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Guest Post – Mike Groom

Camford Bridge, as I've unilaterally decided to dub John Kerkhof Park

By Josh Easby

While most of football’s attention last weekend was on the final of the Chatham Cup, another important game was being played a couple of hours’ drive south.

It most likely went unnoticed except to the most ardent of football supporters in the Waikato. But the final of the Soccer Shop Waikato Cup was rather special this year.

One finalist was Te Awamutu B, a side playing in the second tier of Waikato football and representing a club founded 103 years ago.

Their opponents were Northern United Clube A, sporting the orange colours of a club formed only this year. And that’s not a typo – the team’s name is Clube, and yes, it is a bit different.

The coach is a bit different too. He’s Mike Groom, the former All White who has long been a passionate advocate for Futsal and the Brazilian ‘Samba’ style of football.

His team used to play under the name Hukanui-Rototuna Clube Alegria until their club merged with neighbours Hamilton North to form Northern United.

While Hukanui-Rototuna indicates the geographical base of that team, the world ‘alegria’ means ‘happiness’ and reflects the footballing philosophy of a coach who has influenced so many promising players in the Waikato.

All White striker Chris Wood learned his close control being tutored by Groom at the same Samba-style soccer school as fellow international Marco Rojas.

Now, Groom’s young Clube side, which includes his sons Josh, Ben and Dylan, are trying to play their way to the top of the Waikato pyramid – they finished third in this season’s A division – so they can progress to the WaiBOP regional competitions.

Amidst their league schedule, Groom’s team started a cup run that saw them reach last weekend’s cup final held at Cambridge’s John Kerkhof Park.

Having accounted for Claudelands Rovers C1 by 3-2 in the opening round, they knocked out Rovers’ A1 side by 2-0. In the quarter final, United beat Melville United A 4-2 and then they overcame Cambridge A in the semi-final by the same score.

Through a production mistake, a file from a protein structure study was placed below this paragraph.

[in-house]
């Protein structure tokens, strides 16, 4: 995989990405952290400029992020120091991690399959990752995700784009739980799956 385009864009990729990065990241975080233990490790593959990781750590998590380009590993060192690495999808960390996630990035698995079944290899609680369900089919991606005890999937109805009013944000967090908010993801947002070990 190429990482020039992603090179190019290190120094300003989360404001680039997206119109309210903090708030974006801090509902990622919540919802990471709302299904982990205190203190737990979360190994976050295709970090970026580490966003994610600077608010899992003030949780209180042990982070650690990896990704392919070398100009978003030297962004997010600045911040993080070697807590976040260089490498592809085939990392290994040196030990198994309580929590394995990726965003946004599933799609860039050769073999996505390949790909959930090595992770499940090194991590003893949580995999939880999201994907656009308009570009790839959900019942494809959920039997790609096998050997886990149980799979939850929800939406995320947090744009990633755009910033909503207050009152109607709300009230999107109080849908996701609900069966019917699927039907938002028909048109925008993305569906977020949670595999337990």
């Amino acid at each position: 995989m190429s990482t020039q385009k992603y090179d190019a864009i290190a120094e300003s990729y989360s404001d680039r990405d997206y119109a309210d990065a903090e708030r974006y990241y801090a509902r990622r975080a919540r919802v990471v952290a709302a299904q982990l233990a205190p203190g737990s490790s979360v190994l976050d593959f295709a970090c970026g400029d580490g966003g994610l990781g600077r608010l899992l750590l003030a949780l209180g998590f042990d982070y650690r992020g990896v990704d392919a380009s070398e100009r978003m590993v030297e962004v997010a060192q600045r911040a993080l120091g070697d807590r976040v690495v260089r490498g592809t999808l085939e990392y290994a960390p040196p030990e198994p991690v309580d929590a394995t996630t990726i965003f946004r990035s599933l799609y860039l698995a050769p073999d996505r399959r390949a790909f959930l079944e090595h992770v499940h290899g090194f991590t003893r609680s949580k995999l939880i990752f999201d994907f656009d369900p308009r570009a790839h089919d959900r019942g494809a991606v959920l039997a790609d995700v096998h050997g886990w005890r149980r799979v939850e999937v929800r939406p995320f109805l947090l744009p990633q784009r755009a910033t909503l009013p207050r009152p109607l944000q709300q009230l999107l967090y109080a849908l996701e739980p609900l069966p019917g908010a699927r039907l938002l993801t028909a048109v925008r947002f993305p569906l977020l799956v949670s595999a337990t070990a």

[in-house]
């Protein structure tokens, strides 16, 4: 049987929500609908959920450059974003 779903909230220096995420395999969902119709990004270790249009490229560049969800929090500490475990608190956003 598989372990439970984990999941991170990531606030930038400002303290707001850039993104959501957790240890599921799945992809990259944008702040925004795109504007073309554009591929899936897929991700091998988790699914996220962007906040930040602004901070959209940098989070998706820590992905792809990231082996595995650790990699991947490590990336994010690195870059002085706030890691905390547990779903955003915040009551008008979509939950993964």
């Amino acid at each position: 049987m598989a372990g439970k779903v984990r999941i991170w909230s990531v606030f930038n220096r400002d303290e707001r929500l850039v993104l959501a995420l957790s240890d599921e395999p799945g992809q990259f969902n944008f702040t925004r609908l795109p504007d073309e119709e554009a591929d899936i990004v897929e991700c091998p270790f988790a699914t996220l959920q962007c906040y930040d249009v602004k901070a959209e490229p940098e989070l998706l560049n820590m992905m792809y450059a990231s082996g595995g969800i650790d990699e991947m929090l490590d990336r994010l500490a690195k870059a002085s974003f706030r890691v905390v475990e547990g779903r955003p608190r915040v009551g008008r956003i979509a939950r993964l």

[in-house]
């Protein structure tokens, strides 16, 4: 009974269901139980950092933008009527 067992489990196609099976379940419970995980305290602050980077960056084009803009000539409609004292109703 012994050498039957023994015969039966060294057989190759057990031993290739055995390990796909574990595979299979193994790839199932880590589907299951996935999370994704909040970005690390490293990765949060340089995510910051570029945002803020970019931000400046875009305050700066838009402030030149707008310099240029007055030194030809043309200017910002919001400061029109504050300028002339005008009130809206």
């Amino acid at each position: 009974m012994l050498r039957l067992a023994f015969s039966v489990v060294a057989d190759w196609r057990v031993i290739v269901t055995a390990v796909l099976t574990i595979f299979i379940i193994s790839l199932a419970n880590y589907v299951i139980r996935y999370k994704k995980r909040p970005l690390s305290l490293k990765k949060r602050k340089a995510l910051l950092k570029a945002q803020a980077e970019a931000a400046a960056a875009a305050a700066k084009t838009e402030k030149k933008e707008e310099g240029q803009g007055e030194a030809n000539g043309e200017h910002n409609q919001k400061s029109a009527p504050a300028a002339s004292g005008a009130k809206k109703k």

For the final, a large contingent of orange-shirted supporters turned up, many daubed with face paint. They brought a trailer BBQ, their own marquee and took over one side of the ground packed with  more than 500 spectators for the final.

The match was a cracker, despite the lack of a goal.

Northern United hit the post, hit the crossbar, hit the underside of the bar and saw the Te Awamutu goalkeeper Kevin Buckle make a series of excellent saves.

One Te Awamutu supporter joked his club had Gladwrapped their goal at half-time.

Halfway through the second spell, coach Groom brought himself on from the subs’ bench, 36 seasons after he made his debut for the All Whites.

His class still showed. Sure, the legs didn’t cover as much ground as they once did but the control was there. The encouragement from central midfield helped his players find something more. Most of all, he looked happy.

With the game scoreless and set to go to extra time, United’s winning goal finally found its way into the net. The excited players ran to the sideline, piling on top of each other in enjoyment. They didn’t have to wait long for the final whistle.

The day still had time for more vintage Groom moments.

The first came in the dressing rooms.

As Northern celebrated their victory, Te Awamutu coach Chris Petropolous asked Groom if his disappointed players could share in their celebration. The two sets of players joined together in an act of sportsmanship that Groom said would stay with him.

Groom used his aftermatch speech to explain his footballing philosophy.

Some coaches ruled through fear, he said, but the better way was to coach through love. He spoke of the affection he had for his players and the pleasure it gave him to see them so full of joy after playing in a cup final.

He reminded a packed clubrooms that he used to play alongside Steve Sumner and the United team had been inspired by the way Sumner never gave up, either as a player or during his current fight for his health.

Groom left Cambridge with his club’s first trophy. Just as importantly, he left with the respect of many who appreciate his refreshing approach to coaching.

[Josh Easby is a long-time football writer whose current obsessions with the game are as club secretary for Cambridge FC and as a committee member for the supporter group Friends of Football.]

Categories: Other NZ Federation Leagues

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Enzo Giordani

A grassroots sports photography enthusiast based in Auckland, New Zealand, and a fan of the most magnificent football club on earth - A.S. Roma.

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